Cabrera-Valencia v. USA
MEMORANDUM OPINION AND ORDER: The motion to vacate sentence under 28 U.S.C. § 2255 is summarily DISMISSED WITH PREJUDICE. (Ordered by Judge Ed Kinkeade on 1/13/2017) (twd) (Main Document 5 replaced on 1/13/2017) (twd).
IN THE UNITED STATES DISTRICT COURT
FOR THE NORTHERN DISTRICT OF TEXAS
UNITED STATES OF AMERICA,
CIVIL NO. 3:16-CV-1797-K
(CRIMINAL NO. 3:14-CR-221-K-5)
MEMORANDUM OPINION AND ORDER
Before the Court is Petitioner’s motion to vacate, set aside, or correct sentence
under 28 U.S.C. § 2255. Upon review of the relevant pleadings and law, and for the
reasons that follow, it is recommended that the section 2255 motion be summarily
DISMISSED WITH PREJUDICE. See Rule 4(b) of the Rules Governing Section
2255 Proceedings for the United States District Courts (“If it plainly appears from the
motion, any attached exhibits, and the record of prior proceedings that the moving
party is not entitled to relief, the judge must dismiss the motion and direct the clerk to
notify the moving party.”).
In December 2014, Petitioner pled guilty to conspiracy to possess with intent to
distribute methamphetamine and, on June 24, 2015, was sentenced to 180 months’
imprisonment and a four-year term of supervised release. Crim. Doc. 249; Crim. Doc.
412. Defendant did not pursue a direct appeal. Then on June 27, 2016, Petitioner
filed this timely, pro se motion to vacate sentence, seeking relief based on the holding
in Johnson v. United States, ___ U.S. ___, 135 S. Ct. 2551, 2563 (2015), that imposing
an increased sentence under the residual clause of the Armed Career Criminal Act
(ACCA), 28 U.S.C. § 924(e), violates the Constitution’s guarantee of due process. Doc.
3 at 2, 7-8. See also United States v. Welch, ___ U.S. ___, 136 S. Ct. 1257 (2016) (finding
Johnson retroactively applicable to cases on collateral review).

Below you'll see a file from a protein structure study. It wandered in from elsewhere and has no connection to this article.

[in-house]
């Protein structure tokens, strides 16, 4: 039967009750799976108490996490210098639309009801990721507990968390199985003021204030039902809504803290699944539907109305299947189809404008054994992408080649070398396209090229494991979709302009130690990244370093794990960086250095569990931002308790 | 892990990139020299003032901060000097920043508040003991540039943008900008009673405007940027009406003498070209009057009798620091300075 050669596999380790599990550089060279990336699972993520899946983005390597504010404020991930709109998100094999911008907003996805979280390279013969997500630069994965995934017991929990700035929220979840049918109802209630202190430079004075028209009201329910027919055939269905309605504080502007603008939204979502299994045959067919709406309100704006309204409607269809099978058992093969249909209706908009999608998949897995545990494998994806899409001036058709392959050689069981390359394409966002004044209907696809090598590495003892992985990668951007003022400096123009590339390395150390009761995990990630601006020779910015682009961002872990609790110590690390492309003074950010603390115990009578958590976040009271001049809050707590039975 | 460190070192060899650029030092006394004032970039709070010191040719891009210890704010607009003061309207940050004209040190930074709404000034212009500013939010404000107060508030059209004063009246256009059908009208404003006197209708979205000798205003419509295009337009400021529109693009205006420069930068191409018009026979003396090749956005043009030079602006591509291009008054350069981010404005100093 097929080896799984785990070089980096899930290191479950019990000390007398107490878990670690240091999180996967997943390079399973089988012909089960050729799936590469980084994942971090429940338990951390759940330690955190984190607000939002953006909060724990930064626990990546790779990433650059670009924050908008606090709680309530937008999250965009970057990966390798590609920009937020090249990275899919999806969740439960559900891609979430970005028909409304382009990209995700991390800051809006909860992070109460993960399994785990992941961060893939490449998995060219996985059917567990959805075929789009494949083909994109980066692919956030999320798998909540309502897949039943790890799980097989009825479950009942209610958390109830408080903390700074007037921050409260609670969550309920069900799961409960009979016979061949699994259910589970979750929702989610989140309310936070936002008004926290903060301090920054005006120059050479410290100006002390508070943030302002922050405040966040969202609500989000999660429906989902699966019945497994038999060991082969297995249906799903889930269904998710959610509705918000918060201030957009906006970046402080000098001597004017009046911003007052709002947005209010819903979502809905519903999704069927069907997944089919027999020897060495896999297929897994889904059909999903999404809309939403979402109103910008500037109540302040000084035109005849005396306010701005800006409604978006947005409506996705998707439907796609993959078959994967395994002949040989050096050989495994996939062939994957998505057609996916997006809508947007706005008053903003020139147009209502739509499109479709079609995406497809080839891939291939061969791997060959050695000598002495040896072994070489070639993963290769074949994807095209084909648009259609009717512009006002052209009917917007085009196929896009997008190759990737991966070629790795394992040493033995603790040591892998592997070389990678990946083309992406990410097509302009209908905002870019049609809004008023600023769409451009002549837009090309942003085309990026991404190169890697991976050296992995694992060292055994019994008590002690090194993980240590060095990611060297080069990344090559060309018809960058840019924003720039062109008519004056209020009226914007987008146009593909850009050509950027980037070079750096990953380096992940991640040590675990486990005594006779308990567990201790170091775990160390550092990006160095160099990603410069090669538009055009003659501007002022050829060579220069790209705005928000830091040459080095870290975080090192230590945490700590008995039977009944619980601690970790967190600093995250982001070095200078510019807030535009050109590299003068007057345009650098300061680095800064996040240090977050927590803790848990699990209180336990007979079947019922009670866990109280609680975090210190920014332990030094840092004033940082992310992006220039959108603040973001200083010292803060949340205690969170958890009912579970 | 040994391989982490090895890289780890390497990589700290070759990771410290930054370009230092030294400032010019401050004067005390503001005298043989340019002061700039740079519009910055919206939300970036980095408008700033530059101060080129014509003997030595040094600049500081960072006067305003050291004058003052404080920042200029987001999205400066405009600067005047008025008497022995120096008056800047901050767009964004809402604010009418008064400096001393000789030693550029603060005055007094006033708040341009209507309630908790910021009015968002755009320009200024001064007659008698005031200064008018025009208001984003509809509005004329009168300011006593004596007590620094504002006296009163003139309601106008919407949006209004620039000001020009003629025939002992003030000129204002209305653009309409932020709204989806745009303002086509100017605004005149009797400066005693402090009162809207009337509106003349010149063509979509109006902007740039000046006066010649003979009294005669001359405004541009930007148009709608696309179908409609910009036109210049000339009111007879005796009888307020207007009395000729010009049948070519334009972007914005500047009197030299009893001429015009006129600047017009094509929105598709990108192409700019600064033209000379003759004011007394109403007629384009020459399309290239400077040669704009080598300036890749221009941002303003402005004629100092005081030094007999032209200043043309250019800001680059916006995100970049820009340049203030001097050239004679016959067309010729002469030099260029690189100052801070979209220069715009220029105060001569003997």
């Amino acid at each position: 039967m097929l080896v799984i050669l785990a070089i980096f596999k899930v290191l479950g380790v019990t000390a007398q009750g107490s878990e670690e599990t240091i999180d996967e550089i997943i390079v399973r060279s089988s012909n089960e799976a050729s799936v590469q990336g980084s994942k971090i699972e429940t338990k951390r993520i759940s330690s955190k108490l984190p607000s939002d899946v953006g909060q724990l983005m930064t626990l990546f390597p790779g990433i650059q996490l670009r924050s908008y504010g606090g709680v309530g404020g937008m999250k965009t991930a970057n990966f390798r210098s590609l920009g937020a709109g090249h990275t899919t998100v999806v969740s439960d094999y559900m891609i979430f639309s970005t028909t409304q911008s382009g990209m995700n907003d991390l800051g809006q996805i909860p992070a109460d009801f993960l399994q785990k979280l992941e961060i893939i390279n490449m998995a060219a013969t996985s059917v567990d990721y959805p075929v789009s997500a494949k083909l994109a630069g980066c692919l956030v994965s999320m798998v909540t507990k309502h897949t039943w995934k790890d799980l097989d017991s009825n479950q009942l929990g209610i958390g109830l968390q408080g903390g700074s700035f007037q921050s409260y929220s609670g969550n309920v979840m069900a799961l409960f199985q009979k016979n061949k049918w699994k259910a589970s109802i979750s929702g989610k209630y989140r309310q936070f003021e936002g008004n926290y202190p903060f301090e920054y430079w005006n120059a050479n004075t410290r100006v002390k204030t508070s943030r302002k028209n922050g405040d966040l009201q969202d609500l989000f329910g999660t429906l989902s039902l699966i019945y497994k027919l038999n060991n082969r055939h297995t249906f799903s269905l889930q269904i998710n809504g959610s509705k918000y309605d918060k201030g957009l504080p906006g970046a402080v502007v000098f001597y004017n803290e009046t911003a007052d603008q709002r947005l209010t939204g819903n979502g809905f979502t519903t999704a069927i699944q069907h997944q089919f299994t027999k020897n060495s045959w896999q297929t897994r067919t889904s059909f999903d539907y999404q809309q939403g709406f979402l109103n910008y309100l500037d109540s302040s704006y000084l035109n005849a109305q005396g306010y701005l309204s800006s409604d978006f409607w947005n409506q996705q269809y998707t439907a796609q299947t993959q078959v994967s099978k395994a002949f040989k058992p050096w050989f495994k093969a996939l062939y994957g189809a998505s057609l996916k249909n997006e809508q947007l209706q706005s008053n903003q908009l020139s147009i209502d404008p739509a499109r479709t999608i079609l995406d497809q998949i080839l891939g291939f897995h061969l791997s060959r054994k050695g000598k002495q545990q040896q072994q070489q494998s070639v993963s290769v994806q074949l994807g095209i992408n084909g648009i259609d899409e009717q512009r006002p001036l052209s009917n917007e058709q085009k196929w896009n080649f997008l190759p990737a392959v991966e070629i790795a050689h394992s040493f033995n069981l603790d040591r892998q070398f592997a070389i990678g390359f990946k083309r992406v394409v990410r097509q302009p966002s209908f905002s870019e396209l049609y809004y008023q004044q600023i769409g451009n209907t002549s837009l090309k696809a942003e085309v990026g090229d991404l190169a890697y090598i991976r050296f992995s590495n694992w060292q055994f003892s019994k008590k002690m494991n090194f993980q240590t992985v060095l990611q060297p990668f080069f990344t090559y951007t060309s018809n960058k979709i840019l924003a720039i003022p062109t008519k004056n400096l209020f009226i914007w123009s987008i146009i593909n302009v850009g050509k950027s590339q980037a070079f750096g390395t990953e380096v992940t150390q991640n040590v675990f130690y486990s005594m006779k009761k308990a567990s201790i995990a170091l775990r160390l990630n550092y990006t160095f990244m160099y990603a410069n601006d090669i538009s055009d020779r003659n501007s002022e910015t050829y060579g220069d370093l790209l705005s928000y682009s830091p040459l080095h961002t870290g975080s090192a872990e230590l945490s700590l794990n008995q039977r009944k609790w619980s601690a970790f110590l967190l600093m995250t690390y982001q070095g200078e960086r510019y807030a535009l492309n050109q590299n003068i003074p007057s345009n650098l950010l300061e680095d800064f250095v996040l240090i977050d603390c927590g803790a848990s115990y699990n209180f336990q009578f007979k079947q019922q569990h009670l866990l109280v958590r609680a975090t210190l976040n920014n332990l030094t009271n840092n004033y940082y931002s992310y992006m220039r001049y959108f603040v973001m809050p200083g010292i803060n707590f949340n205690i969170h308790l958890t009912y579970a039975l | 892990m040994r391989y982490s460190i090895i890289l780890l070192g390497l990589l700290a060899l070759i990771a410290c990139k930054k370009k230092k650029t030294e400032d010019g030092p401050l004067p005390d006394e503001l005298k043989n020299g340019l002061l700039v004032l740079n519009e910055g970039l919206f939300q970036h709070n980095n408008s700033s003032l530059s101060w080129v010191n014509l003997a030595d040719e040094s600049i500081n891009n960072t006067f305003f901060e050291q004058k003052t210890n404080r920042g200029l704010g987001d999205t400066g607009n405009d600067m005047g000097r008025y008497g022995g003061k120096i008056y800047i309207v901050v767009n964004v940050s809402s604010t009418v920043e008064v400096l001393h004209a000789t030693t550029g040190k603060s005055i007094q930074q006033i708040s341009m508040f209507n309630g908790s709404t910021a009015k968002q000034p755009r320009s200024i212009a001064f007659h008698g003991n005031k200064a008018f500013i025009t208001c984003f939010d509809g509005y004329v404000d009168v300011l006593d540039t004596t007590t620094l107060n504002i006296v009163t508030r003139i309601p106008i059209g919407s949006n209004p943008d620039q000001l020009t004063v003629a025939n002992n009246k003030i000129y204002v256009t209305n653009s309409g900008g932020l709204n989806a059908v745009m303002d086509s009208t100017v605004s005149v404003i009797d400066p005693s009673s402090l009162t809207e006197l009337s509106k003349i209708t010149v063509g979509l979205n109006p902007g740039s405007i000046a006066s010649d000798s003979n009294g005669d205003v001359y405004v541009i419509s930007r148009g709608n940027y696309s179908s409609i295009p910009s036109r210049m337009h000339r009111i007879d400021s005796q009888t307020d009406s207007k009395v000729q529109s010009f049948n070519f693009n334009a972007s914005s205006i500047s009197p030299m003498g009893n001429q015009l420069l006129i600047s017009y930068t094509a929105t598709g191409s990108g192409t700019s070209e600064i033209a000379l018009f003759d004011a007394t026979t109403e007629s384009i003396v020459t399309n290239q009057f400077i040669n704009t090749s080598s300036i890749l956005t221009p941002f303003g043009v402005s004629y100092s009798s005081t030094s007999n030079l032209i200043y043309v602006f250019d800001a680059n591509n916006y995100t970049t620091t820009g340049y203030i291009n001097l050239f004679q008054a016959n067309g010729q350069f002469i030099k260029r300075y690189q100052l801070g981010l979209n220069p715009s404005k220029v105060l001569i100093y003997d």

After conviction and exhaustion or waiver of the right to direct appeal, the Court
presumes that a petitioner stands fairly and finally convicted. See United States v.
Cervantes, 132 F.3d 1106, 1109 (5th Cir. 1998) (citing United States v. Shaid, 937 F.2d
228, 231-32 (5th Cir.
1991) (en banc)).
Under section 2255 a petitioner can
collaterally challenge his conviction only on constitutional or jurisdictional grounds.
See United States v. Willis, 273 F.3d 592, 595 (5th Cir. 2001). Here, Petitioner has
failed to raise a cognizable issue.
Petitioner’s reliance on Johnson is misplaced.
Johnson has no bearing on
Petitioner’s case, since his sentence was not increased under the ACCA’s residual clause
-- the only provision that Johnson found to be unconstitutional. See Johnson, ___ U.S.
___, 135 S. Ct. at 2563 (calling into question only the residual clause of the ACCA).
Rather the Presentence Report (PSR) (which was adopted at sentencing except for an
agreed adjustment for role in the offense) calculated Petitioner’s adjusted offense level
for conspiracy to possess with intent to distribute methamphetamine and the two level
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enhancement for possession of a dangerous weapon under U.S.S.G. § 2D1.1 (the drug
trafficking guideline), without reference to the ACCA or U.S.S.G. § 4B1.4. See Crim.
Doc. 321-1 at 11, PSR ¶¶ 36-43; Crim. Doc. 413 at 1, Statement of Reasons (SOR).
Additionally, even assuming the Supreme Court finds Johnson retroactively
applicable to the career offender provision of the Sentencing Guidelines, see Beckles v.
United States, 616 Fed. Appx. 415 (11th Cir. 2015), cert. granted, ___ U.S. ___, 136 S.
Ct. 2510 (2016), as previously noted, Petitioner was not sentenced as a career offender.
Thus, his claims are not premised on a penal statute or Sentencing Guidelines provision
that contains or incorporates any clauses resembling the ones found unconstitutional
in Johnson. Therefore, Johnson is not applicable in this case.
Accordingly, the motion to vacate sentence under 28 U.S.C. § 2255 is
summarily DISMISSED WITH PREJUDICE.
SIGNED January 12th, 2017.
UNITED STATES DISTRICT JUDGE
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